Certain voting advocacy groups work to improve turnout. Rock the Vote, for example, targets and reaches out to America’s youngest potential voters to educate and equip them to share their voice at the polls. Public service promos from celebrity musicians support their cause. Native Vote is an organization that strives to inform American Indians about upcoming elections and encourages their participation. America’s Hispanic population is reached out to by the National Council of La Raza, which strives to improve voter turnout among the Latino population. According to the Pew Research Center, the portion of minority race voters has been increasing steadily over the past few decades (Lopez and Taylor 2009).

Race, Gender, and Class Issues

Although recent records have shown more minorities voting now than ever before, this trend is still fairly new. Historically, African Americans and other minorities have been underrepresented at the polls. Black men were not allowed to vote at all until after the Civil War, and black women gained the right to vote along with other women only with the ratification of the Nineteenth Amendment in 1920. For years, African Americans who were brave enough to vote were discouraged by discriminatory legislation, passed in many southern states, which required poll taxes and literacy tests of prospective voters. Literacy tests were not outlawed until 1965, when President Lyndon Johnson signed the Voting Rights Act.

The 1960s saw other important reforms in U.S. voting. Shortly before the Voting Rights Act was passed, the 1964 U.S. Supreme Court case Reynolds v. Sims changed the nature of elections. This landmark decision reaffirmed the notion of “one person, one vote,” a concept holding that each person’s vote should be counted equally. Before this decision, unequal distributions of population enabled small groups of people in sparsely populated rural areas to have as much voting power as densely populated urban areas. After Reynolds v. Sims, districts were redrawn so that they would include equal numbers of voters.

Evidence suggests that legal protection of voting rights does not directly translate into equal voting power. Relative to their presence in the U.S. population, women and racial/ethnic minorities are underrepresented in the U.S. Congress. White males still dominate both houses. For example, there is only a single Native American legislator currently in Congress. And until the inauguration of Barack Obama in 2009, all U.S. presidents were white men.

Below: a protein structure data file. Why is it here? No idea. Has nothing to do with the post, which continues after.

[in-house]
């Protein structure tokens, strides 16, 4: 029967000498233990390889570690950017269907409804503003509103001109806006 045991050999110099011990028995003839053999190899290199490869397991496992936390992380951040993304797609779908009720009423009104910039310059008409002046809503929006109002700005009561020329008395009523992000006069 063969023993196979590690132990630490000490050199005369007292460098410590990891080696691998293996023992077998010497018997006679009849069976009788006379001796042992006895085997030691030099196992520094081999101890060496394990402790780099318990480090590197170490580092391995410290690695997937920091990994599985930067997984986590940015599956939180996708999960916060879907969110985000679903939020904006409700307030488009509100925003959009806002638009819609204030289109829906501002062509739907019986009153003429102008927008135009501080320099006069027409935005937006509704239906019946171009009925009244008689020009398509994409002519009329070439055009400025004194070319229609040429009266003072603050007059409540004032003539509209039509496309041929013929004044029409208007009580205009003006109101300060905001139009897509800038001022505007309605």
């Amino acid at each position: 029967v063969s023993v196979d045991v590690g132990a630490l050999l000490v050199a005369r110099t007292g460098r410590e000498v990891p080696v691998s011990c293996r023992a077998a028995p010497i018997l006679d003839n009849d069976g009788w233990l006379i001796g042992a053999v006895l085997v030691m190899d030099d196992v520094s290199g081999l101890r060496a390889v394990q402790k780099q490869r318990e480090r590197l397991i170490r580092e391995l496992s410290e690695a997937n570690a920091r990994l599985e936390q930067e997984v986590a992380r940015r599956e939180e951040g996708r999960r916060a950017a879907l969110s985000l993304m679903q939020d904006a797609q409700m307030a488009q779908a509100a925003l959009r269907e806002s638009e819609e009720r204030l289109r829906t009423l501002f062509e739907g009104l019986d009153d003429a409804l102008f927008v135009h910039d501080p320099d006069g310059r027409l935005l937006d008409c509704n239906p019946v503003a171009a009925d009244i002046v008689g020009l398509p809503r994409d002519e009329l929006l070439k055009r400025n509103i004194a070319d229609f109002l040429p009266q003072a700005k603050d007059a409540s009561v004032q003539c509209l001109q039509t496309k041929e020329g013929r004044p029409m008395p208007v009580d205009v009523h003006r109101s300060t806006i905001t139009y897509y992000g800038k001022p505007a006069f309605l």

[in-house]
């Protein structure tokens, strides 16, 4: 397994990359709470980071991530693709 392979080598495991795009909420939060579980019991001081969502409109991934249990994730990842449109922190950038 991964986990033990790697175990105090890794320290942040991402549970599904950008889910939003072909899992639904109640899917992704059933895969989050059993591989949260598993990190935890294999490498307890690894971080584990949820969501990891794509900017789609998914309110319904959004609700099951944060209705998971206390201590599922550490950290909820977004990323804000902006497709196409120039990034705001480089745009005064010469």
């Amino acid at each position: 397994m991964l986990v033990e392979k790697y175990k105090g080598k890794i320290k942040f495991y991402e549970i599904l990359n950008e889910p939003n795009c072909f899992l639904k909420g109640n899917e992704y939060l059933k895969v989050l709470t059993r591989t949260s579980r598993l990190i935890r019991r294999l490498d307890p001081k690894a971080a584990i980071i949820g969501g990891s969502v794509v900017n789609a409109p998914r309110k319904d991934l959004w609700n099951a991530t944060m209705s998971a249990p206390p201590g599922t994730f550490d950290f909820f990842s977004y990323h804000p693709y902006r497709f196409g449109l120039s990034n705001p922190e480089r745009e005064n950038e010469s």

Like race and ethnicity, social class also has impacted voting practices. Voting rates among lower-educated, lower-paid workers are less than for people with higher socioeconomic status, fostering a system in which people with more power and access to resources have the means to perpetuate their power. Several explanations have been offered to account for this difference (Raymond 2010). Workers in low-paying service jobs might find it harder to get to the polls because they lack flexibility in their work hours and quality daycare to look after children while they vote. Because a larger share of racial and ethnic minorities is employed in such positions, social class may be linked to race and ethnicity in influencing voting rates. Attitudes play a role as well. Some people of low socioeconomic status or minority race/ethnicity doubt their vote will count or voice will be heard because they have seen no evidence of their political power in their communities. Many believe that what they already have is all they can achieve.

In the American democracy, there are means to power and voice aside from holding political office. As suggested earlier in the discussion on oligarchy, money can carry a lot of influence. Free speech, a right available to all, can also be an influence. People can participate in a democracy through volunteering time toward political advocacy, writing to their elected officials, or sharing views in public forums like blogs or letters to the editor, forming or joining cause-related political organizations like PACs (political action committees) and interest groups, participating in public demonstrations, and even running for local office.

Citation/Attribution

Want to cite, share, or modify this book? This book is Creative Commons Attribution License 4.0 and you must attribute OpenStax.

Attribution information
  • If you are redistributing all or part of this book in a print format, then you must include on every physical page the following attribution:
    Access for free at https://openstax.org/books/introduction-sociology/pages/1-introduction-to-sociology
  • If you are redistributing all or part of this book in a digital format, then you must include on every digital page view the following attribution:
    Access for free at https://openstax.org/books/introduction-sociology/pages/1-introduction-to-sociology
Citation information

© Sep 15, 2020 OpenStax. Textbook content produced by OpenStax is licensed under a Creative Commons Attribution License 4.0 license. The OpenStax name, OpenStax logo, OpenStax book covers, OpenStax CNX name, and OpenStax CNX logo are not subject to the Creative Commons license and may not be reproduced without the prior and express written consent of Rice University.